Switch hitting AAA catcher Hector Giminez, who has been having shoulder pain, was diagnosed with a torn labrum, will need surgery, and will be out for the year. He’ll actually be put on the 60 day DL so he can’t be claimed off waivers. He’s gonna make his biggest paycheck ever – the ML minimum – by just sitting on the DL all year.
Brad Ausmus also had shoulder pain – I heard on the radio that he said he couldn’t lift his arm above his head back in January, but hadn’t hurt it. He was diagnosed with “fluid in the rotator cuff.” Supposedly, he’s better now, without any treatment.
Anyone here have the faintest idea what a labrum even IS? Or how a cuff has fluid?
Me neither. And yes, I HAVE noticed that newspapers never publish any pictures of either one so you can figure out what they are even talking about. Therefore, I am going to post links to pictures of the shoulder joint (sorry, can’t figure out how to get them to show up on the page here) so hopefully we can see what they are talking about.
the wrist bone connects to the
arm bone and the arm bone connects to the
um, shoulder bones/labrums/rotating cuffs (something like that)
According to Jonathan Cluett, M.D., “The shoulder joint is a ball and socket joint, similar to the hip; however, the socket of the shoulder joint is extremely shallow, and thus inherently unstable. To compensate for the shallow socket, the shoulder joint has a cuff of cartilage called a labrum that forms a cup for the end of the arm bone (humerus) to move within.” Baseball players get tears from throwing overhand – it is called a “SLAP tear” and “occurs at the point where the tendon of the biceps muscle inserts on the labrum.”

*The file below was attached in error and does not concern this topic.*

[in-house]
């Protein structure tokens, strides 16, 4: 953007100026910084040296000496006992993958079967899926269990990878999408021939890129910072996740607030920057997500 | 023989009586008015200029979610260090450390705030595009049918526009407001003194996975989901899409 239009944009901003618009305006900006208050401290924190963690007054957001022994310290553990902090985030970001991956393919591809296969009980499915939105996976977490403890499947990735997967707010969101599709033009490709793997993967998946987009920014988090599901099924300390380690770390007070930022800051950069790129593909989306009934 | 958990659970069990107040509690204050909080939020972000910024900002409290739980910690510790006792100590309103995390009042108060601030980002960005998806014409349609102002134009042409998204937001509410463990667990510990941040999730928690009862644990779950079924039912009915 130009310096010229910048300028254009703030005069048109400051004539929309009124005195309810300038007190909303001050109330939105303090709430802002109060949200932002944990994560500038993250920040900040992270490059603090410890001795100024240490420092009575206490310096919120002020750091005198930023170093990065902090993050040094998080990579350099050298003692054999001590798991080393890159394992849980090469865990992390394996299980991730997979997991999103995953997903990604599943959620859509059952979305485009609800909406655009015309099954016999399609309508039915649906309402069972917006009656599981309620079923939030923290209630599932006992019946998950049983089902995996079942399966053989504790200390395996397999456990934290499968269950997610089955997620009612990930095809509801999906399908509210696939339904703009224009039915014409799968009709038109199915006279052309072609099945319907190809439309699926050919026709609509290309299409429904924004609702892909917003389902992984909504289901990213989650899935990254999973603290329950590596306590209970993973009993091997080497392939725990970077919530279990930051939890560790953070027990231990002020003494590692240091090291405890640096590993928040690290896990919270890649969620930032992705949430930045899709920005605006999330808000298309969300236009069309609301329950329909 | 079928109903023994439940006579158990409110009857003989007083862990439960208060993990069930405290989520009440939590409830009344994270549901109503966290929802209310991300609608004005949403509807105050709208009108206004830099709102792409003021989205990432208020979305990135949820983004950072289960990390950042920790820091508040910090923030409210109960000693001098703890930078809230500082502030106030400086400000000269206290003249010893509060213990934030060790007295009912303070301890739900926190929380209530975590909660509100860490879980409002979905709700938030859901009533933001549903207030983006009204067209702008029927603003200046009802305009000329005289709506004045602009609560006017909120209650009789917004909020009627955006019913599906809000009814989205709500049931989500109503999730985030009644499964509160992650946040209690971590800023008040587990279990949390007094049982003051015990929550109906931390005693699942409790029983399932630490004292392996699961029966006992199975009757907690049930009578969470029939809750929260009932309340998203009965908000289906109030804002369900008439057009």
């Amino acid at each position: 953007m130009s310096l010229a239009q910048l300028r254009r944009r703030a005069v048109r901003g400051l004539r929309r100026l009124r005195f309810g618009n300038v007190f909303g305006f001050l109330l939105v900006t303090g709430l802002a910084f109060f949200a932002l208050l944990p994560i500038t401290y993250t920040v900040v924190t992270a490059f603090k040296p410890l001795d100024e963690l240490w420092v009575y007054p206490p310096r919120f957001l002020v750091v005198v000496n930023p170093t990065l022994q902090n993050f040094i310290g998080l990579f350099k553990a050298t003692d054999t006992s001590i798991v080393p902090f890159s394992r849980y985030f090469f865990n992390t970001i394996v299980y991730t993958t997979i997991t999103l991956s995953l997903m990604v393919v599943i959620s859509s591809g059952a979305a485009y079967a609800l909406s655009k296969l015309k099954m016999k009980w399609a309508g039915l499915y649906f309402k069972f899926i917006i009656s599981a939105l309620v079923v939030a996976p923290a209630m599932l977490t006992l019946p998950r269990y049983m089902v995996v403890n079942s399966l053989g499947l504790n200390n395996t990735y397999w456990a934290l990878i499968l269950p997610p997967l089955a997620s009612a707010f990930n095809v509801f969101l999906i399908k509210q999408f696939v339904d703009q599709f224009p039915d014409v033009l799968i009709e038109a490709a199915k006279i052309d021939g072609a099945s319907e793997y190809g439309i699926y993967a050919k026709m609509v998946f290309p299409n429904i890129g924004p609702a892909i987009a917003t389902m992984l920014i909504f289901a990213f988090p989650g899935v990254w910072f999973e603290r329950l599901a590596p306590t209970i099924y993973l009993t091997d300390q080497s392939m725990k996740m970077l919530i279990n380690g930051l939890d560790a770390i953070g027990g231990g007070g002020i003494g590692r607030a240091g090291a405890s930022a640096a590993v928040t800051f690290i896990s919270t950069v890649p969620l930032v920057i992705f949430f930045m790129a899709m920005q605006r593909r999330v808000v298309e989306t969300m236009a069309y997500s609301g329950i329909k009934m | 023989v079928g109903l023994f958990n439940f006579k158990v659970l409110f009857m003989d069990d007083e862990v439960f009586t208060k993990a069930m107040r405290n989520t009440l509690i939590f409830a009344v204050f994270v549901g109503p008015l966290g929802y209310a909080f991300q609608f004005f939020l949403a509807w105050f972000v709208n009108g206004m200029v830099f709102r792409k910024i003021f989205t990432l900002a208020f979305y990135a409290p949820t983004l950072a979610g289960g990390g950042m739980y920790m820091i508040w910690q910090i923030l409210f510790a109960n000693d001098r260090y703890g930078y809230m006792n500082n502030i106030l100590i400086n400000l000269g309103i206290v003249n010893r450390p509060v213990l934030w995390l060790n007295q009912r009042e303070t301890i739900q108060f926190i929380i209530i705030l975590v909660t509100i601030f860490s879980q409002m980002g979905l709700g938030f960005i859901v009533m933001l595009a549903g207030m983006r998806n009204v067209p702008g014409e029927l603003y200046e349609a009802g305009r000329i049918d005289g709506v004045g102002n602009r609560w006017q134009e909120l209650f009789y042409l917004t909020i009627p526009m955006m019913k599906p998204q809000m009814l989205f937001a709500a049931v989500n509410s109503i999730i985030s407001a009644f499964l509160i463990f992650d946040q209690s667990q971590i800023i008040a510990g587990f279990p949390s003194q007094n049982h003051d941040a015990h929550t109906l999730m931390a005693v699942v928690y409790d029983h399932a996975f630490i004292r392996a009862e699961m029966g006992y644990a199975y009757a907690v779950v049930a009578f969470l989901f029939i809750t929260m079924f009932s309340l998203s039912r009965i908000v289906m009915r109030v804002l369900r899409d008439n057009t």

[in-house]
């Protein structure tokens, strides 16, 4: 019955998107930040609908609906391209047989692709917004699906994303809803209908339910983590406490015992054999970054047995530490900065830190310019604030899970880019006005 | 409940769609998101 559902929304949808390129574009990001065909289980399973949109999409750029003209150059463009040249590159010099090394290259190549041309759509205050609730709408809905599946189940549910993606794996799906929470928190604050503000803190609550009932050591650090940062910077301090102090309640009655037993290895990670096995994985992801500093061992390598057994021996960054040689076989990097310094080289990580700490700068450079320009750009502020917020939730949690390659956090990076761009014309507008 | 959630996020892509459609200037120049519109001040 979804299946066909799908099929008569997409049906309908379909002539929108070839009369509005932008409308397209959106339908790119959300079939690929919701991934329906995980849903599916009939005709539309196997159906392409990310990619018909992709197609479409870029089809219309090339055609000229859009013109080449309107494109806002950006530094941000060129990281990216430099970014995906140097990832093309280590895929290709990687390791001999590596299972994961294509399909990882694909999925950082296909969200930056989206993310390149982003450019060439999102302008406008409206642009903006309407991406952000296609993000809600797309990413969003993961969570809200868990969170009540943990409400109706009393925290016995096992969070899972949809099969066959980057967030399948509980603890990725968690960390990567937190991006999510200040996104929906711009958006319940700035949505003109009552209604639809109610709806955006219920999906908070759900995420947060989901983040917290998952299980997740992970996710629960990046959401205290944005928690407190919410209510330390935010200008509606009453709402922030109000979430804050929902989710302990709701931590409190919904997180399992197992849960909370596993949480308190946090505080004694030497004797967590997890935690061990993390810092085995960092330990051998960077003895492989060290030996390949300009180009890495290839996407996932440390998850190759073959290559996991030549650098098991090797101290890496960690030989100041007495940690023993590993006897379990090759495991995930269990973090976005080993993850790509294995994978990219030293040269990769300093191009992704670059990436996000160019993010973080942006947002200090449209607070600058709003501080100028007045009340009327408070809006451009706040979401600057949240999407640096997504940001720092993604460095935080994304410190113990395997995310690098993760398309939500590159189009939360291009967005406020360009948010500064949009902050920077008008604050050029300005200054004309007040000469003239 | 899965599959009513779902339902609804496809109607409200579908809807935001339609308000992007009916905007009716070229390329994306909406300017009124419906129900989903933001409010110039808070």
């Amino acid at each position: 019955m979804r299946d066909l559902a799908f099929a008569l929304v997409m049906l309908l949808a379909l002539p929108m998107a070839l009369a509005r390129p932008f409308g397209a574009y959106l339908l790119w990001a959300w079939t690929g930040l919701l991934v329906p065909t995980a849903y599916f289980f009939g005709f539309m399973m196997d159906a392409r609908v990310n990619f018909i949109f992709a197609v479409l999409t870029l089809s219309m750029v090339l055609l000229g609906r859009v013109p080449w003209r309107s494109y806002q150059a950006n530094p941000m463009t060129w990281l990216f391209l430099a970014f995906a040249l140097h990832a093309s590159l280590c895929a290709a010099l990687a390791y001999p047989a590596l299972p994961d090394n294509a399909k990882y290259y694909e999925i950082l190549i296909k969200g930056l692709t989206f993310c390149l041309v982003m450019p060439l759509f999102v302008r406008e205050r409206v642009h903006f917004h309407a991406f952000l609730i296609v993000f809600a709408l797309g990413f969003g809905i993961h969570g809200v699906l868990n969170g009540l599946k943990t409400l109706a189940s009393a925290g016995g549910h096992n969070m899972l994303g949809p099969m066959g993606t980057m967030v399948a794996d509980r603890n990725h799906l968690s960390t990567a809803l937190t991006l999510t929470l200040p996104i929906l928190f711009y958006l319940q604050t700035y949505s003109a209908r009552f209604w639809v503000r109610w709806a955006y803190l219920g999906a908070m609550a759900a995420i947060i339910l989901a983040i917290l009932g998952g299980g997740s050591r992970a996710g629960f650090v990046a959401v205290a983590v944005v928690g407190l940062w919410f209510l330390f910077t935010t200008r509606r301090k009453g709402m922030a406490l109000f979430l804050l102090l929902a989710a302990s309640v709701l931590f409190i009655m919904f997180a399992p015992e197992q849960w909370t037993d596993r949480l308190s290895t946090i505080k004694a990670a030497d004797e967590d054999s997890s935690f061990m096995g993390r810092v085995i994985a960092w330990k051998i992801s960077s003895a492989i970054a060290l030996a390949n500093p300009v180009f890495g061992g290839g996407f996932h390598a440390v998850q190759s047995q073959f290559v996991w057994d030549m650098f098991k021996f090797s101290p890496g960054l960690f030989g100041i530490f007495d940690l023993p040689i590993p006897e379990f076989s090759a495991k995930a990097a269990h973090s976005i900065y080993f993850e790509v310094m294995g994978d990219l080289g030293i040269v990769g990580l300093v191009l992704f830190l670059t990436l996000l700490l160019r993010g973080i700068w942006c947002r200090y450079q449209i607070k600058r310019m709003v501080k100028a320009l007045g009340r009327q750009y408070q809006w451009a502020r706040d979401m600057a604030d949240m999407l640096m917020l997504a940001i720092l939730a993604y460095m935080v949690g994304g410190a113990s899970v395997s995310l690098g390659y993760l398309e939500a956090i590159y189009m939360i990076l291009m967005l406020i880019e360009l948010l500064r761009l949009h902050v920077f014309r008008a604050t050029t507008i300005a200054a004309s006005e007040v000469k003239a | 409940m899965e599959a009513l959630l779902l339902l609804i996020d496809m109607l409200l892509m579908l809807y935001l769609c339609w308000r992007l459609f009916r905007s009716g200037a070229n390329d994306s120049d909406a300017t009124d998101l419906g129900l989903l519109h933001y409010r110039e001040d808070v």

Here is a drawing of the labrum (called the “glenoid lig” in the picture – (Henry Gray – public domain) http://en.wikipedia.org/wiki/Image:Gray328.png – best I understand, the arm bone fits into the hole in the middle called the “glen fossa.” (I wonder if this is where Jeff Bagwell’s arthritis is located. I remember reading that he needs to have the shoulder joint replaced – and after reading, or trying to, some stuff on replacement surgery, it sounds nasty…)
Anyhow, back to the shoulder, the rotator cuff is made up of 4 muscles: (picture is from the government – public domain)
“The rotator cuff is a group of flat tendons which fuse together and surround the front, back and top of the shoulder joint like a cuff on a shirt sleeve. These tendons are connected individually to short, but very important muscles that originate from the scapula.” (check that pic again) “When the muscles contract, they pull on the rotator cuff tendon, causing the shoulder to rotate upward, inward or outward, hence the name ‘rotator cuff’. ” (from scoi.com)
Does this help? Where does the fluid go? How does fluid go into muscles? Can’t find a pic showing where the fluid is, but here is a pic (from www.orthopedics.about.com) of a “rotator cuff tear” – it actually looks to me like the top ligament is the one gets torn. I’m not sure why it is so hard to sew it back together, but it apparently is, because most guys don’t come back from rotator cuff tears.
Anyhow, I tried to save the worst for last – like Monk sez, here’s the thing – IF Brad really has something wrong with him besides “flu-like symptoms” of the shoulder and he can’t play, this means Quintero and (gaaack acccck) Munson. Maybe we SHOULD have signed Johnny Estrada, bad clubhouse rep and all – because let’s be real here, Lou Santangelo, who had a .765 OPS in A ball, (don’t ask and I won’t tell about the AA catchers) is NO Brian McCann or Joe Mauer…